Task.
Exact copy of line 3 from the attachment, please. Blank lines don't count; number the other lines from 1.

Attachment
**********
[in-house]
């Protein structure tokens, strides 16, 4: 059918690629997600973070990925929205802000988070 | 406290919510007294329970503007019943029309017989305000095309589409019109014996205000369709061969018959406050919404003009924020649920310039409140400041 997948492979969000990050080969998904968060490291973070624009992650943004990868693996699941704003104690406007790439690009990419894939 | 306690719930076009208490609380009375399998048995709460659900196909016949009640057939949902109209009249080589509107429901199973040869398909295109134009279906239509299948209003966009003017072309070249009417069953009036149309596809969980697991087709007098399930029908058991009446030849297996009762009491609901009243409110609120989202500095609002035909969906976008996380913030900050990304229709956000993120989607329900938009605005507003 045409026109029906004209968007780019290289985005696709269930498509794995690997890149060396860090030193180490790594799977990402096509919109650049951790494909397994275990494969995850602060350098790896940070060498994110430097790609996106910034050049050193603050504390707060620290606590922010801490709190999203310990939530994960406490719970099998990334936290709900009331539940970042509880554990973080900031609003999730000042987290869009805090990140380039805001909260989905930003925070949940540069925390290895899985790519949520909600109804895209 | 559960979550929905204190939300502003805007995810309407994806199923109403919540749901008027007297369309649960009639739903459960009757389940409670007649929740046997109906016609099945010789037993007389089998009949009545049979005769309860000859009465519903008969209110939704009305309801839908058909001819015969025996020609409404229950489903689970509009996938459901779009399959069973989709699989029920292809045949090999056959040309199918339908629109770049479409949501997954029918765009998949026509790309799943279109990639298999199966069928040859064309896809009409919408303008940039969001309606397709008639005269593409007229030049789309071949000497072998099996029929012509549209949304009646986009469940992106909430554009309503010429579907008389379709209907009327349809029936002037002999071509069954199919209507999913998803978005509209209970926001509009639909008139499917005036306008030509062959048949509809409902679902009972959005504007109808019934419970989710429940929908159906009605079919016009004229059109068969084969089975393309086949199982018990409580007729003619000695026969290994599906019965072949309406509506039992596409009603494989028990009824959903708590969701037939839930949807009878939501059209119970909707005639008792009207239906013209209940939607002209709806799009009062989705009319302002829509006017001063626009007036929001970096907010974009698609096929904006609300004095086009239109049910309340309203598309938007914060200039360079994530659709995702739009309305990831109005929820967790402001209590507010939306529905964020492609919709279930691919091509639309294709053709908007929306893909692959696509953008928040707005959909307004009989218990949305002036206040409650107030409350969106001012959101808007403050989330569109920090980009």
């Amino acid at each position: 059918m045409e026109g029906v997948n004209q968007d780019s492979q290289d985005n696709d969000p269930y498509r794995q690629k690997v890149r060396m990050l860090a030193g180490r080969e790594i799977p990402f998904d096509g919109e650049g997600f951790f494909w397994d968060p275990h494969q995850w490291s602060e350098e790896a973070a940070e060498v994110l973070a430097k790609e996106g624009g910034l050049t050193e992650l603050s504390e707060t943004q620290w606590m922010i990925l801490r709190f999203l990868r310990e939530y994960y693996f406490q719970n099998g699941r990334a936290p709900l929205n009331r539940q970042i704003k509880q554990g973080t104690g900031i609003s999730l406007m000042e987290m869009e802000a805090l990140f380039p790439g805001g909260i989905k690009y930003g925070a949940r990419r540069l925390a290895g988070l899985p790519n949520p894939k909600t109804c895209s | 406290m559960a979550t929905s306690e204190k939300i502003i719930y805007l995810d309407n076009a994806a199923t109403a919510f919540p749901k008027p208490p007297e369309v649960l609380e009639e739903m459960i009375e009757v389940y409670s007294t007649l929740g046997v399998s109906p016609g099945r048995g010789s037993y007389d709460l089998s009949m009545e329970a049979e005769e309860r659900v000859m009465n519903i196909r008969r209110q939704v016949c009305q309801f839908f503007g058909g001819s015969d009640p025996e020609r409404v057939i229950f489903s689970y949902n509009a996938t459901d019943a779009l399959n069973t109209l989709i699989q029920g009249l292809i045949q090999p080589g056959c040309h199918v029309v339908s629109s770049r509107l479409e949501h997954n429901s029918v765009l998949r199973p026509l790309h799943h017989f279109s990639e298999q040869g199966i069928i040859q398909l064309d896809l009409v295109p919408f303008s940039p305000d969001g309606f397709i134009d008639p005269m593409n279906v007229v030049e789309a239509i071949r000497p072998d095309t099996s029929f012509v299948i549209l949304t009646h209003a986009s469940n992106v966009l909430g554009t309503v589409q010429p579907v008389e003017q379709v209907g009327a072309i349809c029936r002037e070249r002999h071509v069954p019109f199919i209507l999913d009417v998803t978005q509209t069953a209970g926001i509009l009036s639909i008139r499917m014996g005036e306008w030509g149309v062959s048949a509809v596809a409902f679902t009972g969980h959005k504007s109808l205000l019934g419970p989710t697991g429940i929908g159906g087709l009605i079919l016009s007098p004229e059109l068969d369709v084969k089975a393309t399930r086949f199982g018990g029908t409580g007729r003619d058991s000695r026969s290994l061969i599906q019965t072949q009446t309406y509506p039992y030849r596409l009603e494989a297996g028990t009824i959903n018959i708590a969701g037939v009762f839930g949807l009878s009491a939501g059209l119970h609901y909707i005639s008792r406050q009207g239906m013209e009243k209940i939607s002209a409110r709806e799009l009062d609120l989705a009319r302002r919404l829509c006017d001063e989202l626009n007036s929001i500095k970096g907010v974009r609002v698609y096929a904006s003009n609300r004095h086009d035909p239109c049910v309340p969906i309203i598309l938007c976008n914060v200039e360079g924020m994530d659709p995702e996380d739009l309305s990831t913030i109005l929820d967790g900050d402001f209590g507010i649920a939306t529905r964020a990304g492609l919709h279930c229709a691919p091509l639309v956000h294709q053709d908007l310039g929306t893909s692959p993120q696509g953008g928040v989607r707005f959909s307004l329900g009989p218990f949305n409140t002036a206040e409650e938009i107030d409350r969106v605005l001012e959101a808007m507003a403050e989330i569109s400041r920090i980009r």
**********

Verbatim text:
């Amino acid at each position: 059918m045409e026109g029906v997948n004209q968007d780019s492979q290289d985005n696709d969000p269930y498509r794995q690629k690997v890149r060396m990050l860090a030193g180490r080969e790594i799977p990402f998904d096509g919109e650049g997600f951790f494909w397994d968060p275990h494969q995850w490291s602060e350098e790896a973070a940070e060498v994110l973070a430097k790609e996106g624009g910034l050049t050193e992650l603050s504390e707060t943004q620290w606590m922010i990925l801490r709190f999203l990868r310990e939530y994960y693996f406490q719970n099998g699941r990334a936290p709900l929205n009331r539940q970042i704003k509880q554990g973080t104690g900031i609003s999730l406007m000042e987290m869009e802000a805090l990140f380039p790439g805001g909260i989905k690009y930003g925070a949940r990419r540069l925390a290895g988070l899985p790519n949520p894939k909600t109804c895209s | 406290m559960a979550t929905s306690e204190k939300i502003i719930y805007l995810d309407n076009a994806a199923t109403a919510f919540p749901k008027p208490p007297e369309v649960l609380e009639e739903m459960i009375e009757v389940y409670s007294t007649l929740g046997v399998s109906p016609g099945r048995g010789s037993y007389d709460l089998s009949m009545e329970a049979e005769e309860r659900v000859m009465n519903i196909r008969r209110q939704v016949c009305q309801f839908f503007g058909g001819s015969d009640p025996e020609r409404v057939i229950f489903s689970y949902n509009a996938t459901d019943a779009l399959n069973t109209l989709i699989q029920g009249l292809i045949q090999p080589g056959c040309h199918v029309v339908s629109s770049r509107l479409e949501h997954n429901s029918v765009l998949r199973p026509l790309h799943h017989f279109s990639e298999q040869g199966i069928i040859q398909l064309d896809l009409v295109p919408f303008s940039p305000d969001g309606f397709i134009d008639p005269m593409n279906v007229v030049e789309a239509i071949r000497p072998d095309t099996s029929f012509v299948i549209l949304t009646h209003a986009s469940n992106v966009l909430g554009t309503v589409q010429p579907v008389e003017q379709v209907g009327a072309i349809c029936r002037e070249r002999h071509v069954p019109f199919i209507l999913d009417v998803t978005q509209t069953a209970g926001i509009l009036s639909i008139r499917m014996g005036e306008w030509g149309v062959s048949a509809v596809a409902f679902t009972g969980h959005k504007s109808l205000l019934g419970p989710t697991g429940i929908g159906g087709l009605i079919l016009s007098p004229e059109l068969d369709v084969k089975a393309t399930r086949f199982g018990g029908t409580g007729r003619d058991s000695r026969s290994l061969i599906q019965t072949q009446t309406y509506p039992y030849r596409l009603e494989a297996g028990t009824i959903n018959i708590a969701g037939v009762f839930g949807l009878s009491a939501g059209l119970h609901y909707i005639s008792r406050q009207g239906m013209e009243k209940i939607s002209a409110r709806e799009l009062d609120l989705a009319r302002r919404l829509c006017d001063e989202l626009n007036s929001i500095k970096g907010v974009r609002v698609y096929a904006s003009n609300r004095h086009d035909p239109c049910v309340p969906i309203i598309l938007c976008n914060v200039e360079g924020m994530d659709p995702e996380d739009l309305s990831t913030i109005l929820d967790g900050d402001f209590g507010i649920a939306t529905r964020a990304g492609l919709h279930c229709a691919p091509l639309v956000h294709q053709d908007l310039g929306t893909s692959p993120q696509g953008g928040v989607r707005f959909s307004l329900g009989p218990f949305n409140t002036a206040e409650e938009i107030d409350r969106v605005l001012e959101a808007m507003a403050e989330i569109s400041r920090i980009r």